Somatic symptom and related disorders


Differential Diagnosis

Adjustment Disorder

Persistent complex bereavement disorder

Other mental disorders that may occur after exposure to an extreme stressor (e.g. Brief psychotic disorder or MDD)

Obsessive-compulsive disorder

Panic disorder

Generalized anxiety disorder

Dissociative disorder

Psychotic disorders

Traumatic brain injury



Test and other evaluations

No tests or evaluations are indicated unless specific differential diagnostic concerns are taken into considerations. For example, urine screen for drugs of abuse, or  magnetic resonance imaging (MRI) of brain without contrast for TBI.


General plan for assessment and treatment

  • Assessment of symptoms, signs and dysfunctions (impairments)
  • Diagnosing PTSD (Diagnosis can be based on a clinical interview or a structured diagnostic interview such as the Clinician-Administered PTSD Scale (CAPS). It can be helpful to administer a self-report questionnaire such as the PTSD Checklist for DSM-5 (PCL-5). Positive diagnosis is based on DSM-5 criteria including exclusion other disorders /medical, substance-induced, psychiatric/. No disease specific biomarkers (genetic, imaging, neurophysiological, laboratory) are available now for positive diagnosis).
  • Evaluation of Suicidal Risk
  • Diagnosing Comorbid psychiatric and medical conditions
  • Tests and other evaluations
  • Establishing goals of treatment
  • Choosing the best treatment intervention
  • Monitoring response to treatment


Treatment goals

  • Reduce or eliminate symptoms
  • Prevent relapse
  • Enhance adaptive skills
  • Reduce disease burden


Biopsychosocial Treatment Model


Prolonged exposure therapy (treatment of choice)

Cognitive Processing Therapy (treatment of choice for sexual assault)

Eye movement desensitization and reprocessing

Stress inoculation training


Art therapy

Virtual reality

Spiritual practices

BIOLOGICAL-Brain/Body Based

The pharmacotherapy trials in PTSD have shown smaller effect sizes (0.3 to 0.8) than psychological interventions (>1.0). Selective serotonin reuptake inhibitors, such as fluoxetine, sertraline, and paroxetine, and serotonin norepinephrine reuptake inhibitors, such as venlafaxine, have demonstrated efficacy in reducing PTSD symptoms and are considered first-line medication treatments for PTSD. However, antidepressants alone are not usually effective in treating the insomnia and nightmares associated with PTSD. Prazosin, trazodone, eszopiclone, are options in treating insomnia and nightmares associated with PTSD. Several studies have demonstrated the efficacy of prazosin (2 to 20 mg per day), an alpha one–adrenergic blocker in reducing nightmares, and hyperarousal related to PTSD.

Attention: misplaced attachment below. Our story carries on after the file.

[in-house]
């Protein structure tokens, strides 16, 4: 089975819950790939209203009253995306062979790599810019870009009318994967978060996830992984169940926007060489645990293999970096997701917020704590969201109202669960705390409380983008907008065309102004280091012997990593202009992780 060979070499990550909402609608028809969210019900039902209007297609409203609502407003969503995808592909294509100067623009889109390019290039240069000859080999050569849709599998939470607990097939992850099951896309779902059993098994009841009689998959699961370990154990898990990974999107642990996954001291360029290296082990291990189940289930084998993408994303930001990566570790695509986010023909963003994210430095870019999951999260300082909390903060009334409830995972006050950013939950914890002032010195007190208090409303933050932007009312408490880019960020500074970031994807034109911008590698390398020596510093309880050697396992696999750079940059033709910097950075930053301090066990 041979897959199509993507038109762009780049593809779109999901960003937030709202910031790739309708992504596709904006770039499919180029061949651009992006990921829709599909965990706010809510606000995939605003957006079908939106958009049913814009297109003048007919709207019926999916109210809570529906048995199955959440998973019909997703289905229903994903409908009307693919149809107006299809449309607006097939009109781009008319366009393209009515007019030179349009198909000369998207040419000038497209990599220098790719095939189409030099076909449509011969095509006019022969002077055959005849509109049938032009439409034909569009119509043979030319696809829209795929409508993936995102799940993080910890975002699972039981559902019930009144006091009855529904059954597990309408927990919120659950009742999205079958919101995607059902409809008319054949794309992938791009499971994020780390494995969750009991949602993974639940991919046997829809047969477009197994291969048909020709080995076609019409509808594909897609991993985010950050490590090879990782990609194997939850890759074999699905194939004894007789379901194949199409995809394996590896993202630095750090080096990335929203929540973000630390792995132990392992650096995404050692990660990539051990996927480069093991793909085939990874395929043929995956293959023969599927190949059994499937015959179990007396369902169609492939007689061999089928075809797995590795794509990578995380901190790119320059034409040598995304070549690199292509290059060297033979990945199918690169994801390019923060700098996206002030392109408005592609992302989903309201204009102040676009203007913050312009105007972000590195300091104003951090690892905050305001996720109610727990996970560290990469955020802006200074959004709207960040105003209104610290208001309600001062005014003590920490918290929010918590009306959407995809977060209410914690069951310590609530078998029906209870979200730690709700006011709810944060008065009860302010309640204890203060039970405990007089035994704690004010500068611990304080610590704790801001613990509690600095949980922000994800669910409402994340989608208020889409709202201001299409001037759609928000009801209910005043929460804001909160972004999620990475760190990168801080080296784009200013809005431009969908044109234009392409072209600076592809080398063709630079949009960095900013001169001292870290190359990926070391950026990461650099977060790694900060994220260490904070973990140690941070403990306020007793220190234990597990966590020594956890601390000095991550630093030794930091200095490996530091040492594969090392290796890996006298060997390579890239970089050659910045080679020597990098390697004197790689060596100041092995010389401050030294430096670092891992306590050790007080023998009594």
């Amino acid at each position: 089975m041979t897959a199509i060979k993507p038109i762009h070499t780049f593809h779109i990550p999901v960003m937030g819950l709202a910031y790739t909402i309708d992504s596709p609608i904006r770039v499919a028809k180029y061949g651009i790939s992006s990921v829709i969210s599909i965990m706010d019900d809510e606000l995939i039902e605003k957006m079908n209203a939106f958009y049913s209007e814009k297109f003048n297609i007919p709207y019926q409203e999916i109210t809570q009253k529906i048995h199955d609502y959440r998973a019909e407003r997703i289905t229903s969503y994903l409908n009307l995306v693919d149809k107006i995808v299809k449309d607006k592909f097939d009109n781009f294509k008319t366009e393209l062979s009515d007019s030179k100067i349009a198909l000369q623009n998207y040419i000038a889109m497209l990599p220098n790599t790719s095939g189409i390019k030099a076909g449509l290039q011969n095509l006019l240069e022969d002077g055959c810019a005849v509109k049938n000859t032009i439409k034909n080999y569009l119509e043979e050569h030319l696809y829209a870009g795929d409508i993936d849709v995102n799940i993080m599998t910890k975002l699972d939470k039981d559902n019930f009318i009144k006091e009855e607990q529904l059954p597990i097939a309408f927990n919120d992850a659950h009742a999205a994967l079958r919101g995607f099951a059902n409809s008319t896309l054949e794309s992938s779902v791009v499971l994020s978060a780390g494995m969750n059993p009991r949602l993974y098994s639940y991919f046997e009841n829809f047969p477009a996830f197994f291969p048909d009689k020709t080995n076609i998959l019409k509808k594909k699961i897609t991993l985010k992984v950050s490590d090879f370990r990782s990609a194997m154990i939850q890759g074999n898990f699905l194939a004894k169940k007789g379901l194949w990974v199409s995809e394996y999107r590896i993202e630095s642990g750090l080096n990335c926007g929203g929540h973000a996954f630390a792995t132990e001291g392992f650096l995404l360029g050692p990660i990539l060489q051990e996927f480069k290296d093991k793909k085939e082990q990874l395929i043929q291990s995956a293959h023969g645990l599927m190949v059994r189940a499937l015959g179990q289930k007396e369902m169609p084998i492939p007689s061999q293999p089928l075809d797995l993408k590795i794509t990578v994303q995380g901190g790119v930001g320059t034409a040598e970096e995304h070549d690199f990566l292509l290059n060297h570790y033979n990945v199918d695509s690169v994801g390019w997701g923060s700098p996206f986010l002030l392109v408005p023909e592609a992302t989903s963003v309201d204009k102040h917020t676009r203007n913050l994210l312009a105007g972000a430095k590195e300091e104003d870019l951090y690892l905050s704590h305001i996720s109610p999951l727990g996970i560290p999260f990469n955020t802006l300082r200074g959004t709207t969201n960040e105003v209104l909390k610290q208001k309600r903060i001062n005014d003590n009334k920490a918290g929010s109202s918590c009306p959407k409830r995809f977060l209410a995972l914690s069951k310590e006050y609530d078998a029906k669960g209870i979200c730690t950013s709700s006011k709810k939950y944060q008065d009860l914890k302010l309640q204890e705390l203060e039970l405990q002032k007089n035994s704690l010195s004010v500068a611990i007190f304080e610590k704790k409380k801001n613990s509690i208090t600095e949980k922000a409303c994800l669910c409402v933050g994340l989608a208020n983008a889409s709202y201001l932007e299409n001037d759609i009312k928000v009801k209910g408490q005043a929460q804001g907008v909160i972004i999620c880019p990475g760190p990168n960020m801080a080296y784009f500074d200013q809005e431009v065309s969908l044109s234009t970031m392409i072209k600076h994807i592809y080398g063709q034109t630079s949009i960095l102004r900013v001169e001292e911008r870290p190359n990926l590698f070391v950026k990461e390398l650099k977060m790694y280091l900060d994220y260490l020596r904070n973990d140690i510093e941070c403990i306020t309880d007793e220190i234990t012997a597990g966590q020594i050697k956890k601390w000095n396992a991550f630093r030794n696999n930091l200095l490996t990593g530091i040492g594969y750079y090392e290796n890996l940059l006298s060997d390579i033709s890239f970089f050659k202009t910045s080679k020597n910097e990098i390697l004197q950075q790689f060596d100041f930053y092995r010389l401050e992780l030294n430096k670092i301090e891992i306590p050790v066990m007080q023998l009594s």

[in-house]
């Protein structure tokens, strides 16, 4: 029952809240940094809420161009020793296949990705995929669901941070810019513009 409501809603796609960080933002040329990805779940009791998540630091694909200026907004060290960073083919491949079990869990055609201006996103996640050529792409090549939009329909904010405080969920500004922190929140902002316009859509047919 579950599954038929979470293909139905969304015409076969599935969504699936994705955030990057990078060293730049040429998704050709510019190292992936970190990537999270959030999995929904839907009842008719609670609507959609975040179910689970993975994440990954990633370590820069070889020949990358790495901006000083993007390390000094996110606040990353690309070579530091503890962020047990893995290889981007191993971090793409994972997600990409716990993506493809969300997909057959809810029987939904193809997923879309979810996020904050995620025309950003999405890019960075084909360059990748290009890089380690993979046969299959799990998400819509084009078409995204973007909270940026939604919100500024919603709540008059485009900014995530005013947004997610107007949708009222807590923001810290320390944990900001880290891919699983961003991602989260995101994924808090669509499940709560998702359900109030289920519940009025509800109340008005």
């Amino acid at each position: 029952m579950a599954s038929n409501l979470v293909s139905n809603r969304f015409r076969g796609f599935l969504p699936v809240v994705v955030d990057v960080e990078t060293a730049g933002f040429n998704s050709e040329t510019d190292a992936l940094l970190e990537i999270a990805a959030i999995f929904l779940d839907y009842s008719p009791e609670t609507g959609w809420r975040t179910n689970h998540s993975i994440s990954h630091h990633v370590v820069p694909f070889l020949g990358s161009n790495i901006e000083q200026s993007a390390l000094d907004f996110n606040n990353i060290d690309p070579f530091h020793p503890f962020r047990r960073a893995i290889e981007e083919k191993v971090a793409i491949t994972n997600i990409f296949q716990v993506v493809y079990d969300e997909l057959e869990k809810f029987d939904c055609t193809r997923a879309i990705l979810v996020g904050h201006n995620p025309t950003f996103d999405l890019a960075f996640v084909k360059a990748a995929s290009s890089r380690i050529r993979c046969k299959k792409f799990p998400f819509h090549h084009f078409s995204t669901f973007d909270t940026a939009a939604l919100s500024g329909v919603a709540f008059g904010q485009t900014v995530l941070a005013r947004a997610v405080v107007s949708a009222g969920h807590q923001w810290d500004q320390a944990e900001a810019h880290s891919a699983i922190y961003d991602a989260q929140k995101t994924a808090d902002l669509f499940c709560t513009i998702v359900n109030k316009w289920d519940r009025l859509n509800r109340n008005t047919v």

Nutrition (anti-inflammatory diet, vitamin B12, Folate, D3, omega-3 fatty acids)


Elimination of substances of abuse (alcohol, tobacco, caffeine, others)

Sleep hygiene


Tai chi

SOCIAL-Relationship Based

Family therapy

Group therapy

Social skills training

Vocational rehabilitation

Animal-assisted therapy


 Duration of treatment

Active treatment should occur until symptoms have abated. In addition to monitoring symptoms and social and occupational functioning, assessment for the emergence of suicidal ideation or substance abuse needs to be ongoing.



Social anxiety disorder is one of the most prevalent mental disorders, with an early onset and is often chronic.  More than 90% of persons with the disorder report psychosocial impairments (e.g., increased risk of dropping out of school, reduced workplace productivity and quality of life), and more than one third report severe impairments. However, only 35% of persons with a lifelong social anxiety disorder receive treatment specifically for this disorder. Social anxiety disorder is often mistaken for shyness and remains both underrecognized and undertreated.



Persistent and excessive fear of being judged and criticized by others in social and performance situations.


Diagnostic prototype

The patient reports feeling very anxious when giving a presentation, taking an examination, or meeting an authority figure. In these situations, he has palpitations, tremors, blushing, and sweating, and he is fearful that he will embarrass himself. He reports having few social contacts and avoids going to parties and making phone calls, but he feels lonely. His anxieties started during his teenage years and have increased considerably since he started attending a university.

Video link: https://www.youtube.com/watch?v=CsUbdl3QwpA (video illustration)


Core Symptoms

Marked fear is typically manifested in social interactions (e.g., having a conversation, meeting unfamiliar people), being observed (e.g., eating or drinking), and performing in front of others (e.g., giving a speech).


Additional Symptoms Necessary for the Diagnosis

 The individual fears that he or she will act in a way or show anxiety symptoms that will be negatively evaluated (i.e., will be humiliating or embarrassing; will lead to rejection or offend others).